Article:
2012-10-12 / Front Page

Out Of Adult Homes By December

Mentally Ill To Supportive Living Units
By Howard Schwach

Governor Andrew Cuomo and the state’s Office of Mental Health don’t think that adult homes are the proper place for the mentally ill.

“Adult homes are not conducive to the recovery and rehabilitation of residents,” a spokesperson for the state told reporters recently.

Rockaway has more than a dozen adult homes, some of them with populations that are more than three-quarters mentally ill, local mental health sources say.

Now, under a plan put forth by Cuomo and the state agency, those adult homes would be limited so that only 25 percent of an individual home’s population could be mentally ill.

Where would the others go?

Under a Request for Proposals that was due back to the state late last week, the others would be placed in the community in which they live, in homes and apartments the state calls “supportive housing” units. The plan is expected to be in place by December.

According to mental health sources who work with adult homes in Rockaway, the new law would force at least some of the adult homes on the peninsula to close down, distributing their patients throughout the community.

Despite the concerns of the community, Cuomo spokesperson Josh Vlastro told reporters, “It is our intent to ensure those who need housing will receive the support they need.”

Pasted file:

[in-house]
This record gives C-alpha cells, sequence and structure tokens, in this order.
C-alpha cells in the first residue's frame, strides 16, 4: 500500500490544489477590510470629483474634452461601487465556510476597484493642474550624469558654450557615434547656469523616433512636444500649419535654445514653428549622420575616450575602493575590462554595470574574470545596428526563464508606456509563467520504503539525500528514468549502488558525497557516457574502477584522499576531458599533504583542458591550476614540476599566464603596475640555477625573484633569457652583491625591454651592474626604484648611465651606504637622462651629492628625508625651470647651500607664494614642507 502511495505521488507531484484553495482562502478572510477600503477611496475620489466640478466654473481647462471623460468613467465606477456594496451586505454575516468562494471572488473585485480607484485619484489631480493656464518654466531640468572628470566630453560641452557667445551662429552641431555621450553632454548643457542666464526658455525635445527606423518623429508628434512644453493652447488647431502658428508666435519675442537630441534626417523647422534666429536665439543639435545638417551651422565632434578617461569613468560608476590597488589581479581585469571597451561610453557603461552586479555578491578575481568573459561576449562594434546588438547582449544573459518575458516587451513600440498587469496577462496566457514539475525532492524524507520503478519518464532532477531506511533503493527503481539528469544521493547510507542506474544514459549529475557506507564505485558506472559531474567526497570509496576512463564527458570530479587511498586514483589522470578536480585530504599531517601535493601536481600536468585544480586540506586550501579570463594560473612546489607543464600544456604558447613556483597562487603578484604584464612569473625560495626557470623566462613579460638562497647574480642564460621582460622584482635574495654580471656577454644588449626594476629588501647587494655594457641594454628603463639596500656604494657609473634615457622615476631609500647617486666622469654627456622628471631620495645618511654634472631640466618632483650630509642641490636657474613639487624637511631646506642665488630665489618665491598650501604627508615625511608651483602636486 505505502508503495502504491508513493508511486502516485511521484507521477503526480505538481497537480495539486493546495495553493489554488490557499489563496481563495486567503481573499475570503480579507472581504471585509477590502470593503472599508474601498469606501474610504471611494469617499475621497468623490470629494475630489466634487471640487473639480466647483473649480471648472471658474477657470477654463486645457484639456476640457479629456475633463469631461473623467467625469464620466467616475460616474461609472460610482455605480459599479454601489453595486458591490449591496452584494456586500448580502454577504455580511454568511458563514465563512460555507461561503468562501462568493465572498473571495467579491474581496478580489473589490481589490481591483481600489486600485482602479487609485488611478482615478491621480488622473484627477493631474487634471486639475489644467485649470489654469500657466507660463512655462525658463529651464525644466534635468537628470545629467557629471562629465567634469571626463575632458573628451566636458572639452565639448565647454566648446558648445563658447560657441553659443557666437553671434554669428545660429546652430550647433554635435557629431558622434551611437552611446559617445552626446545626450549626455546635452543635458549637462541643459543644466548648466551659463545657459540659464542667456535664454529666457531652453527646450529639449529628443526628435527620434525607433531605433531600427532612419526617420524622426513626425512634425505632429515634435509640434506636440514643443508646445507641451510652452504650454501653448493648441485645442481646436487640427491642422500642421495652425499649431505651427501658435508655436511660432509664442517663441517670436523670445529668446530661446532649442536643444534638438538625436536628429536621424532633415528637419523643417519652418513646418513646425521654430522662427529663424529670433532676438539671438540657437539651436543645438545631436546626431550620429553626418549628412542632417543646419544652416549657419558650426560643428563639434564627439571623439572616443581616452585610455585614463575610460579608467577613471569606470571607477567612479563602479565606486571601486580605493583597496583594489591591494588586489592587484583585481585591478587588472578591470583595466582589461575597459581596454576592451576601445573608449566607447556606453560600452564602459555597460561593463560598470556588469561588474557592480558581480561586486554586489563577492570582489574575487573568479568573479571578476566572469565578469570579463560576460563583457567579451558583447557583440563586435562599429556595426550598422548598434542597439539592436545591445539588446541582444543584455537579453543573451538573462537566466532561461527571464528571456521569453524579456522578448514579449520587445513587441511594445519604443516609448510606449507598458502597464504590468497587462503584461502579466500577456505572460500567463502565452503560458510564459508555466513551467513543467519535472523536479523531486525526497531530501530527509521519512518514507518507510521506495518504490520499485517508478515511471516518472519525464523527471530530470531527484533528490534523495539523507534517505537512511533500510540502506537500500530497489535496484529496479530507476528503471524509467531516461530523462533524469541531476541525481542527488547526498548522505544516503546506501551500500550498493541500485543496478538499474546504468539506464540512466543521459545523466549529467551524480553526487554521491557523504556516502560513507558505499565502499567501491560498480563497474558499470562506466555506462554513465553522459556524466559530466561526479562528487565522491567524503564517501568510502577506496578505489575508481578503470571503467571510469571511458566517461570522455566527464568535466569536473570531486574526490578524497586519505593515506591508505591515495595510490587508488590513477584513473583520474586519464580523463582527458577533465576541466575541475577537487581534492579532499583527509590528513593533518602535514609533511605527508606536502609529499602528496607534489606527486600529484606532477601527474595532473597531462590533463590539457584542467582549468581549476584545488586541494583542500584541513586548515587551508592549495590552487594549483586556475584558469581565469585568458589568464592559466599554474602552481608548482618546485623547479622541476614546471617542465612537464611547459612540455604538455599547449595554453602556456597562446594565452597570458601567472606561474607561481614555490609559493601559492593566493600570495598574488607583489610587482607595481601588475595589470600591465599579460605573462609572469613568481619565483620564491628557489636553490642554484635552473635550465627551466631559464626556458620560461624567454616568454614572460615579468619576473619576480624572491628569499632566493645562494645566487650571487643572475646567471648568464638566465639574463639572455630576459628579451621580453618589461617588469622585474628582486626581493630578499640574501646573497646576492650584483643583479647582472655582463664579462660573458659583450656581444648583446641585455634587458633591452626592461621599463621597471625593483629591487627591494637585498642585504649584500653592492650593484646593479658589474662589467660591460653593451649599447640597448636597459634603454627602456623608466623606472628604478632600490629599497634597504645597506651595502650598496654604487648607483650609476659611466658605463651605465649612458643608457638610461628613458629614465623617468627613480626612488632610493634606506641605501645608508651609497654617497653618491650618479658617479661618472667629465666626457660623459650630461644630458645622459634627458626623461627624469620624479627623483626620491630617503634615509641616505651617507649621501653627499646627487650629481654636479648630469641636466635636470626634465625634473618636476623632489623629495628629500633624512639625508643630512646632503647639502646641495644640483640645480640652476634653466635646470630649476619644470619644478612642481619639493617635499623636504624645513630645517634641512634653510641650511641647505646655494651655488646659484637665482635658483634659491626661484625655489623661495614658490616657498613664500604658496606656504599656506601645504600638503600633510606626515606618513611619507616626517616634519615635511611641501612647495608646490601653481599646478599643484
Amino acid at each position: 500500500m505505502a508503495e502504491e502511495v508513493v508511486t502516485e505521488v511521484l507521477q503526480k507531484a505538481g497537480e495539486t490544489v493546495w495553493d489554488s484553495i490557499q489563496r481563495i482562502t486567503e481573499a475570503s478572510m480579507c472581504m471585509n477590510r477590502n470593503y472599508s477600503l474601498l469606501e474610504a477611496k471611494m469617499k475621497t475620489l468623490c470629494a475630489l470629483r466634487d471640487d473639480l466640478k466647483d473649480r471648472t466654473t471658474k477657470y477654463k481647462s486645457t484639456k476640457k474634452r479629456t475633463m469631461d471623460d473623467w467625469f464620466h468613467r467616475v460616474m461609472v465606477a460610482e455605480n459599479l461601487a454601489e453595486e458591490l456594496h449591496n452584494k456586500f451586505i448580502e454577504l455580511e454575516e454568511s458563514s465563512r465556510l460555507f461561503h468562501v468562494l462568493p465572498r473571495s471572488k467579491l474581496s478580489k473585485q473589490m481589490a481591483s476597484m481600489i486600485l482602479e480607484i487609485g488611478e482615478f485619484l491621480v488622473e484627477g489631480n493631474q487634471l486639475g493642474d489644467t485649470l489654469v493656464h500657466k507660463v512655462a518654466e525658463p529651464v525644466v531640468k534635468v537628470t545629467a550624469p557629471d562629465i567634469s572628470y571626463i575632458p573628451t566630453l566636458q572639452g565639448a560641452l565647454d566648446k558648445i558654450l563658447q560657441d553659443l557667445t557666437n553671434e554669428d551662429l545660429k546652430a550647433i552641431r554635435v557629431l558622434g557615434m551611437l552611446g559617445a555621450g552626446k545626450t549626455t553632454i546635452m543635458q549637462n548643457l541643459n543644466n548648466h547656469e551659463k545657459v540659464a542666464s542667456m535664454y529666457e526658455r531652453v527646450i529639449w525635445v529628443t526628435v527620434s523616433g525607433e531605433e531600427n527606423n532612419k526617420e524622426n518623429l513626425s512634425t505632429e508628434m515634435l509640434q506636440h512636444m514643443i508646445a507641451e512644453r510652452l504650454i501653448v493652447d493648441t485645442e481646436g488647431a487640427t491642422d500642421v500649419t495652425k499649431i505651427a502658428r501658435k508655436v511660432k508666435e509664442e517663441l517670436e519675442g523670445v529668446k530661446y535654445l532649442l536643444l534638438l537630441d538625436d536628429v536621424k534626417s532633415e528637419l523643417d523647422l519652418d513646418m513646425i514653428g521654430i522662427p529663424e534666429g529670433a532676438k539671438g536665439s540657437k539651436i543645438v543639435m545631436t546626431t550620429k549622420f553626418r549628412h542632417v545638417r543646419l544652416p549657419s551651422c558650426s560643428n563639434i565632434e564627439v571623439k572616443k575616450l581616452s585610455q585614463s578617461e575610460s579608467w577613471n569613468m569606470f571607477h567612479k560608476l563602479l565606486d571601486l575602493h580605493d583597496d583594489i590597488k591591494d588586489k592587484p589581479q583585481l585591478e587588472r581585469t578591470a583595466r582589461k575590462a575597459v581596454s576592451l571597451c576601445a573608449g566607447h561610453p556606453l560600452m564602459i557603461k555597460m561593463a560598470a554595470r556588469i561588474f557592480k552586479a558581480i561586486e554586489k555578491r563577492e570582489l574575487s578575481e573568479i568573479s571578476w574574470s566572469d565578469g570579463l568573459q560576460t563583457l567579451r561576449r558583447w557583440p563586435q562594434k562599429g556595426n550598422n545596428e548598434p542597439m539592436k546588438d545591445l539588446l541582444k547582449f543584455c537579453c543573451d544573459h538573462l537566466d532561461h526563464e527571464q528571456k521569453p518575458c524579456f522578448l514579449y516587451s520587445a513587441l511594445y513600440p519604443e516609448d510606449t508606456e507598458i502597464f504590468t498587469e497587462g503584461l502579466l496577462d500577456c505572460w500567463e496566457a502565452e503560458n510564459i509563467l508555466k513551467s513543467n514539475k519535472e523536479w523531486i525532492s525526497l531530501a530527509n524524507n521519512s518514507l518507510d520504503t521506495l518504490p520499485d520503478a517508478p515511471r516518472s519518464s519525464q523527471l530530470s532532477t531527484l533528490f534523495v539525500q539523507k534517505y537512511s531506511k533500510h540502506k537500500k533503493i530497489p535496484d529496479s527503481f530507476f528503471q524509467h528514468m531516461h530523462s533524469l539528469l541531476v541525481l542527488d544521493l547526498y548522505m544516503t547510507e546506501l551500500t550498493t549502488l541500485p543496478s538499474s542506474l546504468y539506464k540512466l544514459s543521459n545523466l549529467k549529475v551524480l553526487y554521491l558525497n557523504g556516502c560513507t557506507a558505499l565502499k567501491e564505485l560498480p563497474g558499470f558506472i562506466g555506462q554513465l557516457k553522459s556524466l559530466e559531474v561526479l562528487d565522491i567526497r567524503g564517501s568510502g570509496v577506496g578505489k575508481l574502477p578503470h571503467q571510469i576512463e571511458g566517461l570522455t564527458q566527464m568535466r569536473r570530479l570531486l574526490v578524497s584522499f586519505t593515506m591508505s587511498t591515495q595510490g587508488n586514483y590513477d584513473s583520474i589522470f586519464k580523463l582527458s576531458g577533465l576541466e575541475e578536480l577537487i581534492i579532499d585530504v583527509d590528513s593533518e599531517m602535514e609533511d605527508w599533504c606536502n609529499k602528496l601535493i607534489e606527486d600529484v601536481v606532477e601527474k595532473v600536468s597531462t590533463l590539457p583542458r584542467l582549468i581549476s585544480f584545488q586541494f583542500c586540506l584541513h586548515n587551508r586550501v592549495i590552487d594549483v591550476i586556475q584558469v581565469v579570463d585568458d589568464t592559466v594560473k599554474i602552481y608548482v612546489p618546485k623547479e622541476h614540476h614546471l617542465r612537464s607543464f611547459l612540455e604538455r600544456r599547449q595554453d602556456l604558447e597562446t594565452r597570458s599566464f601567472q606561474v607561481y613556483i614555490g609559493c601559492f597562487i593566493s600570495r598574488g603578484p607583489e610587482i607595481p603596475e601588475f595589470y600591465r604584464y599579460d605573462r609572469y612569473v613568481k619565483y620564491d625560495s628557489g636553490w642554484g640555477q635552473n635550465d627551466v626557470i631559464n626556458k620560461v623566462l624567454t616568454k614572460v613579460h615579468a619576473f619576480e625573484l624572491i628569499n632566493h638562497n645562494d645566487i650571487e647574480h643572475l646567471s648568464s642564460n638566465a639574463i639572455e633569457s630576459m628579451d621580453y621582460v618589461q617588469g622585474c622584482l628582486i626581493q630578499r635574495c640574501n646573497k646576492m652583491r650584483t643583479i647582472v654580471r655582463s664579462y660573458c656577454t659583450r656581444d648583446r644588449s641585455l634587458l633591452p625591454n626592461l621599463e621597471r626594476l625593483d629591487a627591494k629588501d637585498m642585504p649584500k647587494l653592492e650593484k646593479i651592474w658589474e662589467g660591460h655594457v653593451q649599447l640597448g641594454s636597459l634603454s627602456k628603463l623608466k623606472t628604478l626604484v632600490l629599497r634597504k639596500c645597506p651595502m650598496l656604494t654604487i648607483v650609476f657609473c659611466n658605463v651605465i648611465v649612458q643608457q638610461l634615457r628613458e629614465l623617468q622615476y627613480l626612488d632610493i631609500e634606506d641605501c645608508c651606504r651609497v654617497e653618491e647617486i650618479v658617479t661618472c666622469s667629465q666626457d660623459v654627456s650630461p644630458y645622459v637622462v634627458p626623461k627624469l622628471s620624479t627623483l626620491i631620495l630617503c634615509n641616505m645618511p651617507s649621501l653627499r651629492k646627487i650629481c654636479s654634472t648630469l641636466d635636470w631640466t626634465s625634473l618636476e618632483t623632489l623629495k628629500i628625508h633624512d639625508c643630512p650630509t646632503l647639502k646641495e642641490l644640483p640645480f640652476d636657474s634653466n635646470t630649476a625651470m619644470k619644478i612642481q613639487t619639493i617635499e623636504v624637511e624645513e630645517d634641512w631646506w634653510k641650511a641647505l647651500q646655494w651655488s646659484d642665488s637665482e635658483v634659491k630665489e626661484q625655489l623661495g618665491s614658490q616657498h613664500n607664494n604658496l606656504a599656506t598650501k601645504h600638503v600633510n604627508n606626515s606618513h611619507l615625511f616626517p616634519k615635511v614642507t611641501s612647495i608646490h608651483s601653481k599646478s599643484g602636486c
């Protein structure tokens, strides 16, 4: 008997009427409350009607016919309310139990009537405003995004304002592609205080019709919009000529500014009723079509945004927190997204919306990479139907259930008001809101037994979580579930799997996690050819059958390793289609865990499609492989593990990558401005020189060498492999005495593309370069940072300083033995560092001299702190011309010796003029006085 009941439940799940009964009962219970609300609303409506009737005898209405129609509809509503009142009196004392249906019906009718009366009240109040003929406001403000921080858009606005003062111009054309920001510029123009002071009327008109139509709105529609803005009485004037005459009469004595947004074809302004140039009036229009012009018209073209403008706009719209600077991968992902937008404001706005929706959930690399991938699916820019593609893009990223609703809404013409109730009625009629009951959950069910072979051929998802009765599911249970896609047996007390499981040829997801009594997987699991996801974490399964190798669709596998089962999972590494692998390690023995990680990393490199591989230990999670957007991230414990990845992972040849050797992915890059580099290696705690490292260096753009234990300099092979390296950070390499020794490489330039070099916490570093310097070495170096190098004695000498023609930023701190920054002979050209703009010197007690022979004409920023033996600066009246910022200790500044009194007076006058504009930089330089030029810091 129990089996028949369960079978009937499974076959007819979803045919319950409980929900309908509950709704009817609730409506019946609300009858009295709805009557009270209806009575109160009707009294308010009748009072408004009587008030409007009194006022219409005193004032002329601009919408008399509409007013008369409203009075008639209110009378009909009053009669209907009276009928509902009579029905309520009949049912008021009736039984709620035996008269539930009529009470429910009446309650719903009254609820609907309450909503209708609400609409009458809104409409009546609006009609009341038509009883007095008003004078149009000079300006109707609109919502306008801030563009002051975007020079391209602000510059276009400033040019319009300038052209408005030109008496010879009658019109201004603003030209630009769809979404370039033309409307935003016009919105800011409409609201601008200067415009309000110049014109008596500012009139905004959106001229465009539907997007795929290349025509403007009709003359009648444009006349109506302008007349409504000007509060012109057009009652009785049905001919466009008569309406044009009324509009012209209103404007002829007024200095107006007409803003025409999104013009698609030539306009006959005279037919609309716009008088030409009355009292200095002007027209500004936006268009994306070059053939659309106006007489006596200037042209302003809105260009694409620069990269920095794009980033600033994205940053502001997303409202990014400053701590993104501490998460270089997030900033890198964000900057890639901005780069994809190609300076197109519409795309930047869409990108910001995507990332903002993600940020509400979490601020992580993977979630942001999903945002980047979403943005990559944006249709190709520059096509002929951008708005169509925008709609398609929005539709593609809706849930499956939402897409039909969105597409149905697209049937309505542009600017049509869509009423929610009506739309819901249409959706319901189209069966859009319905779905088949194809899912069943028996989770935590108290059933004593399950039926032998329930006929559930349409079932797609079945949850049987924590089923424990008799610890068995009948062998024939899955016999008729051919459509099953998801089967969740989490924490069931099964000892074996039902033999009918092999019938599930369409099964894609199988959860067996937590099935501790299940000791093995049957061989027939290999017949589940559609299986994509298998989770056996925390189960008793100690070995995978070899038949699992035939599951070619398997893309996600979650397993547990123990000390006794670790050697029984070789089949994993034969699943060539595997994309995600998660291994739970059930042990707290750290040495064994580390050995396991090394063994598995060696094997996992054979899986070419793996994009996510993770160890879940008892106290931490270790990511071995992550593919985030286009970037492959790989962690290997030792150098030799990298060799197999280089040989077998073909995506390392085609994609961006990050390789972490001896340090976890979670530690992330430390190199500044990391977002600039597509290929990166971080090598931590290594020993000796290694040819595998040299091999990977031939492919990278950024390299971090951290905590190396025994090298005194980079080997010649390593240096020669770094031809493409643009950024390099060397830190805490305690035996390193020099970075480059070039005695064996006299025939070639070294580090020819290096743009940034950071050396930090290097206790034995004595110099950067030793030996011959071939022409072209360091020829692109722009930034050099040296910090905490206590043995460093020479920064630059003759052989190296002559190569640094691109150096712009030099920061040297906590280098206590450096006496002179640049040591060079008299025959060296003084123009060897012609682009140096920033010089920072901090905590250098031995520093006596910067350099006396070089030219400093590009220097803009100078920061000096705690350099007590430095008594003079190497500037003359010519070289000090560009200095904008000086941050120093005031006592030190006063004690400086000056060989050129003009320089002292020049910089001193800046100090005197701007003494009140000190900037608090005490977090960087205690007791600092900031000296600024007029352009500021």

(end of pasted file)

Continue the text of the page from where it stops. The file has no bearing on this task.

Some are not so sure.

Daily News reporter Annie Karni spoke with John Graviano, a mentally ill resident of Surfside Manor in Rockaway Beach and to his brother, Tony.

Graviano told Karni that he is afraid he will be forced to move from the home, where he lives with a roommate and gets all of his medical needs taken care of and where his spending money satisfies all his other needs. “I am happy where I am,” Graviano said.

His brother worries about him living in an apartment somewhere in the community.

“A million things can go wrong if my brother is unsupervised,” he told Karni. “At Surfside, he gets three meals a day and there are people around him to take care of him. He’s not in a position where he can regress.”

Assemblyman Phillip Goldfeder is opposed to the plan.

In a prepared statement, Goldfeder said, “Without supervision, people who are not taking their medications end up roaming the street and can bring down the whole neighborhood.”

Adult home operators get $39 a day for each mentally ill resident from Social Security.

They argue that limiting their population to 25 percent mentally ill will force them to close down. For advocates of the mentally ill, that would be just fine.

“The adult homes warehouse the mentally ill, violate their Constitutional rights and retard any chance they have for a viable life,” an advocate said. “It is time they close down.”

The adult homes on the Rockaway peninsula that could be impacted by the new state regulations are the Belle Harbor Manor, New Gloria’s Manor Home for Adults, New Haven Manor, Park Inn Home for Adults, Rockaway Manor Home for Adults, Surfside Home for Adults, Central Assisted Living, LLC, Long Island Hebrew Living Center, Seaview Manor and Wavecrest Home for Adults.

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